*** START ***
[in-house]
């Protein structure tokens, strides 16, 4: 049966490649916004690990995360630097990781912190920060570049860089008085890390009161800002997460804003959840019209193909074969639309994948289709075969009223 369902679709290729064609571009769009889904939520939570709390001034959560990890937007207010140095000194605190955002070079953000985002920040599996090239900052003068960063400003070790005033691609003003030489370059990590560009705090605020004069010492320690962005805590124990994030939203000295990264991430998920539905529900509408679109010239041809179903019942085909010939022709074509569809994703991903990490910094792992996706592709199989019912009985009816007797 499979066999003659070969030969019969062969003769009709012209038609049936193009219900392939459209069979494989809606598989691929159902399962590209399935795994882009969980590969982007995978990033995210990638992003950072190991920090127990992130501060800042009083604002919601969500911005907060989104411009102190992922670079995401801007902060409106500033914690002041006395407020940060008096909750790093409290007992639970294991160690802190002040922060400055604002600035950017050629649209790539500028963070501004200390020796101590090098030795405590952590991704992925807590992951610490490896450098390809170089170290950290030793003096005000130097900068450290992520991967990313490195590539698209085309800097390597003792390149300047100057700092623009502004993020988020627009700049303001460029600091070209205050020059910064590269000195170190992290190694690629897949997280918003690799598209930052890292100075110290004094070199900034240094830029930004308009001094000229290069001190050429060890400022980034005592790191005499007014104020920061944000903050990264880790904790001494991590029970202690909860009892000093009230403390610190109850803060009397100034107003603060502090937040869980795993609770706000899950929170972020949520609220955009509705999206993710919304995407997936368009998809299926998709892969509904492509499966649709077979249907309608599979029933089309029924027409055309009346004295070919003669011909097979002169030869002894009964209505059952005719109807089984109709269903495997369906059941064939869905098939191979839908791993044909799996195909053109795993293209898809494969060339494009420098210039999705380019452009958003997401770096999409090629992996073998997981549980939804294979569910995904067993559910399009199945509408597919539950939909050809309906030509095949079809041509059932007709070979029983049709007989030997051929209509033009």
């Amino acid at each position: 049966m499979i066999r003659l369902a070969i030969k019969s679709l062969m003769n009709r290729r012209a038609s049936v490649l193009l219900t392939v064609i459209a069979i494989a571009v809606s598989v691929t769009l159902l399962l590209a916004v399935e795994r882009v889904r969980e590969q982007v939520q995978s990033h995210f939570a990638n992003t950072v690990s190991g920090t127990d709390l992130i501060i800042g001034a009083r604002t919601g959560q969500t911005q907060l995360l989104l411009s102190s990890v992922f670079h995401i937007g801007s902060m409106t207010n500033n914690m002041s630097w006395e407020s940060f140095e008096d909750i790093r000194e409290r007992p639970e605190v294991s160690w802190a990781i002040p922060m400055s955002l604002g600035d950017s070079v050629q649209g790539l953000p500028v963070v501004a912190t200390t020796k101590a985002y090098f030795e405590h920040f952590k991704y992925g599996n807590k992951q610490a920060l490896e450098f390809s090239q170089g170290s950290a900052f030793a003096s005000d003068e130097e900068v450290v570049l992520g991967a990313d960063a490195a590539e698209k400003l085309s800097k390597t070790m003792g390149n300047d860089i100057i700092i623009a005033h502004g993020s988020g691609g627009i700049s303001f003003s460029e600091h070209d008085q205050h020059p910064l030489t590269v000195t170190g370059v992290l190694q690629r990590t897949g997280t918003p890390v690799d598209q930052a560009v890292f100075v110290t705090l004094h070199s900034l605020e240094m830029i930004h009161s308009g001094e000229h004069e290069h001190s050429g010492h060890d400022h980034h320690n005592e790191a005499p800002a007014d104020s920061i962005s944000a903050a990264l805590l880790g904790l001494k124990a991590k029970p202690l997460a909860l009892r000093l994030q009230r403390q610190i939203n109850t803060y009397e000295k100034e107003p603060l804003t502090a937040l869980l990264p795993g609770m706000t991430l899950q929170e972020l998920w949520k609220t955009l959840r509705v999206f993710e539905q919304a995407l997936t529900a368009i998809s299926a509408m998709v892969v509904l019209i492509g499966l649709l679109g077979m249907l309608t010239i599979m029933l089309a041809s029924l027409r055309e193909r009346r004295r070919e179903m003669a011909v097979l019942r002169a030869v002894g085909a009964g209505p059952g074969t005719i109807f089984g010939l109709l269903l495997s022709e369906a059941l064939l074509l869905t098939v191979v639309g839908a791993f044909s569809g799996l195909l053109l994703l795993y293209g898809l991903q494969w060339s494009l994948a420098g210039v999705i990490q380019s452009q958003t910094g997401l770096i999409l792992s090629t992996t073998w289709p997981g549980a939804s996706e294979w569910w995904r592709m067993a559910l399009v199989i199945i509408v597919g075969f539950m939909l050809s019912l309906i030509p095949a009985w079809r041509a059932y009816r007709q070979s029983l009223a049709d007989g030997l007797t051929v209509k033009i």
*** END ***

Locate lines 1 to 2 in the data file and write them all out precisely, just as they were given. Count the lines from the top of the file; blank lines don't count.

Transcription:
[in-house]
């Protein structure tokens, strides 16, 4: 049966490649916004690990995360630097990781912190920060570049860089008085890390009161800002997460804003959840019209193909074969639309994948289709075969009223 369902679709290729064609571009769009889904939520939570709390001034959560990890937007207010140095000194605190955002070079953000985002920040599996090239900052003068960063400003070790005033691609003003030489370059990590560009705090605020004069010492320690962005805590124990994030939203000295990264991430998920539905529900509408679109010239041809179903019942085909010939022709074509569809994703991903990490910094792992996706592709199989019912009985009816007797 499979066999003659070969030969019969062969003769009709012209038609049936193009219900392939459209069979494989809606598989691929159902399962590209399935795994882009969980590969982007995978990033995210990638992003950072190991920090127990992130501060800042009083604002919601969500911005907060989104411009102190992922670079995401801007902060409106500033914690002041006395407020940060008096909750790093409290007992639970294991160690802190002040922060400055604002600035950017050629649209790539500028963070501004200390020796101590090098030795405590952590991704992925807590992951610490490896450098390809170089170290950290030793003096005000130097900068450290992520991967990313490195590539698209085309800097390597003792390149300047100057700092623009502004993020988020627009700049303001460029600091070209205050020059910064590269000195170190992290190694690629897949997280918003690799598209930052890292100075110290004094070199900034240094830029930004308009001094000229290069001190050429060890400022980034005592790191005499007014104020920061944000903050990264880790904790001494991590029970202690909860009892000093009230403390610190109850803060009397100034107003603060502090937040869980795993609770706000899950929170972020949520609220955009509705999206993710919304995407997936368009998809299926998709892969509904492509499966649709077979249907309608599979029933089309029924027409055309009346004295070919003669011909097979002169030869002894009964209505059952005719109807089984109709269903495997369906059941064939869905098939191979839908791993044909799996195909053109795993293209898809494969060339494009420098210039999705380019452009958003997401770096999409090629992996073998997981549980939804294979569910995904067993559910399009199945509408597919539950939909050809309906030509095949079809041509059932007709070979029983049709007989030997051929209509033009």